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Colorectal cancer (cancer of the colon [large intestine] or rectum) is the third most common cancer in men and women. When it is discovered in its early stages, colon cancer is treated with surgery and often cured. However, many individuals with colon cancer have no symptoms until the disease reaches an advanced stage, such as metastasizing (spreading) to other organs. Colorectal cancer is the second leading cause of cancer deaths (after lung cancer) in the United States. Testing persons without signs or symptoms of colon cancer is called screening. Screening for colon cancer is recommended for everyone older than 50 years and especially for individuals who have significant risk factors. The December 17, 2008, issue of JAMA includes an article reporting that cigarette smoking is significantly associated with the occurrence of colorectal cancer. This Patient Page is based on one previously published in the September 27, 2006, issue of JAMA.
Risk factors for colon cancer
The following conditions may put you at higher risk for colon cancer
Age (individuals older than 50 years)
Family history (you are more likely to get colorectal cancer if one of your parents, a brother, or a sister has had the disease)
Personal medical history (you are at increased risk for colon cancer if you have had other types of cancer, a history of colon polyps, or inflammatory diseases of the bowel)
Lifestyle (cigarette smoking, heavy alcohol use, inactivity, obesity, and a high-fat/low-fiber diet place you at increased risk for colon cancer)
Screening for colon cancer
Standard tests used for detecting colon cancer include
Fecal occult blood test (FOBT)—testing stool for small amounts of blood
Sigmoidoscopy (placement of a lighted tube into the rectum to examine the lower part of the colon)
Colonoscopy (a lighted tube with an attached camera inserted through the rectum to view the large bowel and to take tissue samples)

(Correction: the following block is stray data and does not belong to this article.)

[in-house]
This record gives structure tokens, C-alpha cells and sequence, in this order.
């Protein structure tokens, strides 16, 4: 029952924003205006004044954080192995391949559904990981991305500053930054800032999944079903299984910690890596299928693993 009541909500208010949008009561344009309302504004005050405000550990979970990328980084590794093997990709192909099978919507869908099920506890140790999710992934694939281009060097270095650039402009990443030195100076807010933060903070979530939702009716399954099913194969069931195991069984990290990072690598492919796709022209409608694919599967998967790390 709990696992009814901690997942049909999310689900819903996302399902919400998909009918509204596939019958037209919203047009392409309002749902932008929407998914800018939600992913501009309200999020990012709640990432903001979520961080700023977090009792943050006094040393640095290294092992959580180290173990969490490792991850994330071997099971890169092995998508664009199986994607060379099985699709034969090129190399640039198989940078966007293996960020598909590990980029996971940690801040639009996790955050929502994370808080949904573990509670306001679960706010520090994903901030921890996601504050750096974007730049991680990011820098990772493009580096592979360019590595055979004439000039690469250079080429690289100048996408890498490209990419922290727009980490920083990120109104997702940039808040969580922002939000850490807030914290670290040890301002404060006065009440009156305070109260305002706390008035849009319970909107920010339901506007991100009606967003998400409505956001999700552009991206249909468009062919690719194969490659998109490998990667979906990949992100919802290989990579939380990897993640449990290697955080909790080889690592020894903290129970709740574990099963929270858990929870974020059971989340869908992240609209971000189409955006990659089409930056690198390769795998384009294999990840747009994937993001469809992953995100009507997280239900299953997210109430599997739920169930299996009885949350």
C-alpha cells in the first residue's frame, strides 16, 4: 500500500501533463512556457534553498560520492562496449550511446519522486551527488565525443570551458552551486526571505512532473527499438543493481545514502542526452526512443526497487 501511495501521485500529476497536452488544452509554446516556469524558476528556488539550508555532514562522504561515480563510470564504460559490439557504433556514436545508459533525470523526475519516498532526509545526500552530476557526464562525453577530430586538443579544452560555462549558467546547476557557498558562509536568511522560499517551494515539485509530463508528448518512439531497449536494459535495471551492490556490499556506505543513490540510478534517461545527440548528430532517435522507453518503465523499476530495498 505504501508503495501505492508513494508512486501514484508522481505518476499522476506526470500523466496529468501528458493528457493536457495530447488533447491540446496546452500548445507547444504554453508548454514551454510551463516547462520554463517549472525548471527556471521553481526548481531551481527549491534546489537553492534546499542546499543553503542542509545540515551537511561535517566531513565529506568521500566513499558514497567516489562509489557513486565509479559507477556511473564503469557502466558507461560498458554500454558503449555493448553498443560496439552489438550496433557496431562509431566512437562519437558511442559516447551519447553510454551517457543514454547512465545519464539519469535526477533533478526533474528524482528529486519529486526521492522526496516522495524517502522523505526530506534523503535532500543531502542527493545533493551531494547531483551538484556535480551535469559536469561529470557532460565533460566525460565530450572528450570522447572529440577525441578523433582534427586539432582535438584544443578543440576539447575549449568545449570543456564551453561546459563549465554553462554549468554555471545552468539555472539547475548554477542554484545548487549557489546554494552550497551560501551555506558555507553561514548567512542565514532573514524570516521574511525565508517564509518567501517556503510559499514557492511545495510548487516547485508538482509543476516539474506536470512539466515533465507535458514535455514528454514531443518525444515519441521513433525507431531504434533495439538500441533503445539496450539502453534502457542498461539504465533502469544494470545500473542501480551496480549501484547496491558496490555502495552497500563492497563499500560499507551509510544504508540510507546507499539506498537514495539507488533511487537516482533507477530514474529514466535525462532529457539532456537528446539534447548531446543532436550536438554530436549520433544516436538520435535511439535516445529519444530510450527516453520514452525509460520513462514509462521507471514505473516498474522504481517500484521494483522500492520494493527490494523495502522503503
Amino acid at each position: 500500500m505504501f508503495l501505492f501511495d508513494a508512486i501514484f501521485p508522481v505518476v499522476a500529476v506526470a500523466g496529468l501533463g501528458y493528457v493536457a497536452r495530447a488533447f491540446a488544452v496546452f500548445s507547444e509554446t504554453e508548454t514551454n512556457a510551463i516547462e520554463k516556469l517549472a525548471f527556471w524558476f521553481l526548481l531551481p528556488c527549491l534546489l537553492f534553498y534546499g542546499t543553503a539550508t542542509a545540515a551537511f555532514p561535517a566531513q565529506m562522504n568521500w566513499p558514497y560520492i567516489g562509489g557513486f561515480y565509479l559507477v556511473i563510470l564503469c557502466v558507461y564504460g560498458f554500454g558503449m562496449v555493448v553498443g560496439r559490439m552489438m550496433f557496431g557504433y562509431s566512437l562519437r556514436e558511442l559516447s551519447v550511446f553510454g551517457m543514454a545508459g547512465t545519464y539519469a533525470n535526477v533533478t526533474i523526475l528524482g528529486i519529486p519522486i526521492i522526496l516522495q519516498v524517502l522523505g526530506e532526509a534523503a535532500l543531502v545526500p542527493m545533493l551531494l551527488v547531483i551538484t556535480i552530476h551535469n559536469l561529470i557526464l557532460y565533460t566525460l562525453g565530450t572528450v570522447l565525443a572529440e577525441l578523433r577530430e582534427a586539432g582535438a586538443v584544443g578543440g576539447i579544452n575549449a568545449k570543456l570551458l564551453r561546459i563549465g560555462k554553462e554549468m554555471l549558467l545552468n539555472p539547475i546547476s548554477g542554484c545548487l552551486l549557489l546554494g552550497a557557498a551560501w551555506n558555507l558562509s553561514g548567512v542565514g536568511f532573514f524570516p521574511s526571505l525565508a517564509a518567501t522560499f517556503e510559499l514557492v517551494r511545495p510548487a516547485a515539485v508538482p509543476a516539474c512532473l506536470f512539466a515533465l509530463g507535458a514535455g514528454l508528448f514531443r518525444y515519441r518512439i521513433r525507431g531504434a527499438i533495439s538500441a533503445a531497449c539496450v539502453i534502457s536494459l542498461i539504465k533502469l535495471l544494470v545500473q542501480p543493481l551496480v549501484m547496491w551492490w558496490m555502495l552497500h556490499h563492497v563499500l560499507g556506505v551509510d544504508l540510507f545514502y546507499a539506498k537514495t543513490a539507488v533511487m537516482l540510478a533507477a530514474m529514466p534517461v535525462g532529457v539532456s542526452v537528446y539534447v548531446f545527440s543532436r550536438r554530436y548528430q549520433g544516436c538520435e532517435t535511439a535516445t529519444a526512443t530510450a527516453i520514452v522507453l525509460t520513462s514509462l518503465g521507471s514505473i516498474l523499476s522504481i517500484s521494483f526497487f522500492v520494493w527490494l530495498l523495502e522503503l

Barium enema (a type of x-ray procedure)
Genetic testing can tell you whether you carry genes (the functional units of heredity) that may eventually cause colon cancer. The sooner this information is known, the sooner diagnostic testing and effective treatment can begin. If you have a strong family history of colon cancer, you should discuss with your doctor having a blood test to look for these genes. The most common genetic changes occur in 2 conditions: hereditary nonpolyposis colorectal cancer (HNPCC, now called Lynch syndrome), an inherited disorder with increased risk for several types of cancer; and familial adenomatous polyposis (FAP), an inherited disorder with many small growths inside the colon that may become cancerous.
For more information
American Cancer Societyhttp://www.cancer.org
Centers for Disease Control and Preventionhttp://www.cdc.gov/cancer
American College of Gastroenterologyhttp://www.acg.gi.org
To find this and previous JAMA Patient Pages, go to the Patient Page link on JAMA's Web site at http://www.jama.com. Many are available in English and Spanish. A Patient Page on colon cancer screening was published in the March 8, 2006, issue.
Sources: American Cancer Society, American College of Gastroenterology, Centers for Disease Control and Prevention, National Cancer Institute
The JAMA Patient Page is a public service of JAMA. The information and recommendations appearing on this page are appropriate in most instances, but they are not a substitute for medical diagnosis. For specific information concerning your personal medical condition, JAMA suggests that you consult your physician. This page may be photocopied noncommercially by physicians and other health care professionals to share with patients. To purchase bulk reprints, call 312/464-0776.
Zeller JL, Lynm C, Glass RM. Colon Cancer. JAMA. 2008;300(23):2816. doi:10.1001/jama.300.23.2816
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